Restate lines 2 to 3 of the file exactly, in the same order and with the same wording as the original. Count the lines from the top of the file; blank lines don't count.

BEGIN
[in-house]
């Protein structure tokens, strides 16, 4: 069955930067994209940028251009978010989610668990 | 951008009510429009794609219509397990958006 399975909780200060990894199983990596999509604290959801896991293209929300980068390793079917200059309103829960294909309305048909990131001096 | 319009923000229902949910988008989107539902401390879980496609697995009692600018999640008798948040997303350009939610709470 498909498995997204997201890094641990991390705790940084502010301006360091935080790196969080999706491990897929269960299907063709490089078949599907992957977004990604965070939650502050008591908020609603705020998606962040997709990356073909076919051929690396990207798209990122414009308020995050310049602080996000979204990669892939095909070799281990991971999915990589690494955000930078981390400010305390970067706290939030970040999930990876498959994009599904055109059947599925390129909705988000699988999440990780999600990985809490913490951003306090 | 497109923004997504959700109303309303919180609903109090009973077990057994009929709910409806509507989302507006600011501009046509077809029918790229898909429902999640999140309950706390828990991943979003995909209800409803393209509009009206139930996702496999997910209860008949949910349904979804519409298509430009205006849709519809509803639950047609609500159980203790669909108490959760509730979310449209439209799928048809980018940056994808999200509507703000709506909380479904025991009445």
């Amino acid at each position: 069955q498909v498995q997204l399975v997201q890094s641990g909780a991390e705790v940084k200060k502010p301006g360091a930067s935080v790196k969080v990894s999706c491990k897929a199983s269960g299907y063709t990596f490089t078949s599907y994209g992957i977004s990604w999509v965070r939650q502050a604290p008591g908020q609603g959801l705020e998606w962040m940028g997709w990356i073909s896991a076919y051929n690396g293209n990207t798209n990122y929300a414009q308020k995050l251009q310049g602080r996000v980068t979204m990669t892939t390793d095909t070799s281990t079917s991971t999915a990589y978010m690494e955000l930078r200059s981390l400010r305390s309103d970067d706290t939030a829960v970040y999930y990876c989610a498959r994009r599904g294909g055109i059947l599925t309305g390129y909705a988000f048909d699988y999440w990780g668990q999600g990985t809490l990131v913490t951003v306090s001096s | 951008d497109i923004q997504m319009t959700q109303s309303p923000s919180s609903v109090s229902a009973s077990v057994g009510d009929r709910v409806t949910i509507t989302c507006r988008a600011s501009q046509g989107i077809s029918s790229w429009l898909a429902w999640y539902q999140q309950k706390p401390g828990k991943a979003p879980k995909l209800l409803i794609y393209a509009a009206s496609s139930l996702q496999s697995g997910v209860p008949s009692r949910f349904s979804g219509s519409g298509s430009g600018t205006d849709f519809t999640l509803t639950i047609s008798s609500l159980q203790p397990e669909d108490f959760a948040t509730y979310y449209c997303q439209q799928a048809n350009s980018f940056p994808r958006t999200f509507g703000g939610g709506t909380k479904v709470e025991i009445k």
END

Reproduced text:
């Protein structure tokens, strides 16, 4: 069955930067994209940028251009978010989610668990 | 951008009510429009794609219509397990958006 399975909780200060990894199983990596999509604290959801896991293209929300980068390793079917200059309103829960294909309305048909990131001096 | 319009923000229902949910988008989107539902401390879980496609697995009692600018999640008798948040997303350009939610709470 498909498995997204997201890094641990991390705790940084502010301006360091935080790196969080999706491990897929269960299907063709490089078949599907992957977004990604965070939650502050008591908020609603705020998606962040997709990356073909076919051929690396990207798209990122414009308020995050310049602080996000979204990669892939095909070799281990991971999915990589690494955000930078981390400010305390970067706290939030970040999930990876498959994009599904055109059947599925390129909705988000699988999440990780999600990985809490913490951003306090 | 497109923004997504959700109303309303919180609903109090009973077990057994009929709910409806509507989302507006600011501009046509077809029918790229898909429902999640999140309950706390828990991943979003995909209800409803393209509009009206139930996702496999997910209860008949949910349904979804519409298509430009205006849709519809509803639950047609609500159980203790669909108490959760509730979310449209439209799928048809980018940056994808999200509507703000709506909380479904025991009445």
């Amino acid at each position: 069955q498909v498995q997204l399975v997201q890094s641990g909780a991390e705790v940084k200060k502010p301006g360091a930067s935080v790196k969080v990894s999706c491990k897929a199983s269960g299907y063709t990596f490089t078949s599907y994209g992957i977004s990604w999509v965070r939650q502050a604290p008591g908020q609603g959801l705020e998606w962040m940028g997709w990356i073909s896991a076919y051929n690396g293209n990207t798209n990122y929300a414009q308020k995050l251009q310049g602080r996000v980068t979204m990669t892939t390793d095909t070799s281990t079917s991971t999915a990589y978010m690494e955000l930078r200059s981390l400010r305390s309103d970067d706290t939030a829960v970040y999930y990876c989610a498959r994009r599904g294909g055109i059947l599925t309305g390129y909705a988000f048909d699988y999440w990780g668990q999600g990985t809490l990131v913490t951003v306090s001096s | 951008d497109i923004q997504m319009t959700q109303s309303p923000s919180s609903v109090s229902a009973s077990v057994g009510d009929r709910v409806t949910i509507t989302c507006r988008a600011s501009q046509g989107i077809s029918s790229w429009l898909a429902w999640y539902q999140q309950k706390p401390g828990k991943a979003p879980k995909l209800l409803i794609y393209a509009a009206s496609s139930l996702q496999s697995g997910v209860p008949s009692r949910f349904s979804g219509s519409g298509s430009g600018t205006d849709f519809t999640l509803t639950i047609s008798s609500l159980q203790p397990e669909d108490f959760a948040t509730y979310y449209c997303q439209q799928a048809n350009s980018f940056p994808r958006t999200f509507g703000g939610g709506t909380k479904v709470e025991i009445k």